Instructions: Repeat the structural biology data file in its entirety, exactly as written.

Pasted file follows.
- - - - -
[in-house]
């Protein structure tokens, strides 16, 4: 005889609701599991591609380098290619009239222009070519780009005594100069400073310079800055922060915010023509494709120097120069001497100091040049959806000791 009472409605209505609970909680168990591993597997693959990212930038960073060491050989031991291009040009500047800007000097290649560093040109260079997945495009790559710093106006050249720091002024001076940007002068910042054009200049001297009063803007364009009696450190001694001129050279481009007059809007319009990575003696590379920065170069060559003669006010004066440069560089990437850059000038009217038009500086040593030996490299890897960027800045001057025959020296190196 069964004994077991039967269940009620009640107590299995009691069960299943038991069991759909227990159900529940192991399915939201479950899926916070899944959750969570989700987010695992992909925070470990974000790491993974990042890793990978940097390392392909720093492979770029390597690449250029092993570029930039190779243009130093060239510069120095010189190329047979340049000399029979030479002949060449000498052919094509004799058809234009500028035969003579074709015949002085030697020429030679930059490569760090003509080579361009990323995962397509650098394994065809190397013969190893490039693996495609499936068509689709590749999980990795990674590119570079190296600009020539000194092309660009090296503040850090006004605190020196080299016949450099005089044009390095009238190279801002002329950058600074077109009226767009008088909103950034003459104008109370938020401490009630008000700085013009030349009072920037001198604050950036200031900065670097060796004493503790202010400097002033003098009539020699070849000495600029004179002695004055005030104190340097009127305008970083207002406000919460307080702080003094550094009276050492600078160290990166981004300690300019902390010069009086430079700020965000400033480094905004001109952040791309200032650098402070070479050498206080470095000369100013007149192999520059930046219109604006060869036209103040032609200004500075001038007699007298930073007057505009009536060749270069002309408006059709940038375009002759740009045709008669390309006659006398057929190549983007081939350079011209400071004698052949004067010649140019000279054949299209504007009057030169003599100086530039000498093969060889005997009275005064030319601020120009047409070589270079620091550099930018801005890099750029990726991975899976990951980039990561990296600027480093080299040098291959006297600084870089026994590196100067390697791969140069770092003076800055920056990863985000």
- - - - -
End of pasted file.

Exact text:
[in-house]
């Protein structure tokens, strides 16, 4: 005889609701599991591609380098290619009239222009070519780009005594100069400073310079800055922060915010023509494709120097120069001497100091040049959806000791 009472409605209505609970909680168990591993597997693959990212930038960073060491050989031991291009040009500047800007000097290649560093040109260079997945495009790559710093106006050249720091002024001076940007002068910042054009200049001297009063803007364009009696450190001694001129050279481009007059809007319009990575003696590379920065170069060559003669006010004066440069560089990437850059000038009217038009500086040593030996490299890897960027800045001057025959020296190196 069964004994077991039967269940009620009640107590299995009691069960299943038991069991759909227990159900529940192991399915939201479950899926916070899944959750969570989700987010695992992909925070470990974000790491993974990042890793990978940097390392392909720093492979770029390597690449250029092993570029930039190779243009130093060239510069120095010189190329047979340049000399029979030479002949060449000498052919094509004799058809234009500028035969003579074709015949002085030697020429030679930059490569760090003509080579361009990323995962397509650098394994065809190397013969190893490039693996495609499936068509689709590749999980990795990674590119570079190296600009020539000194092309660009090296503040850090006004605190020196080299016949450099005089044009390095009238190279801002002329950058600074077109009226767009008088909103950034003459104008109370938020401490009630008000700085013009030349009072920037001198604050950036200031900065670097060796004493503790202010400097002033003098009539020699070849000495600029004179002695004055005030104190340097009127305008970083207002406000919460307080702080003094550094009276050492600078160290990166981004300690300019902390010069009086430079700020965000400033480094905004001109952040791309200032650098402070070479050498206080470095000369100013007149192999520059930046219109604006060869036209103040032609200004500075001038007699007298930073007057505009009536060749270069002309408006059709940038375009002759740009045709008669390309006659006398057929190549983007081939350079011209400071004698052949004067010649140019000279054949299209504007009057030169003599100086530039000498093969060889005997009275005064030319601020120009047409070589270079620091550099930018801005890099750029990726991975899976990951980039990561990296600027480093080299040098291959006297600084870089026994590196100067390697791969140069770092003076800055920056990863985000």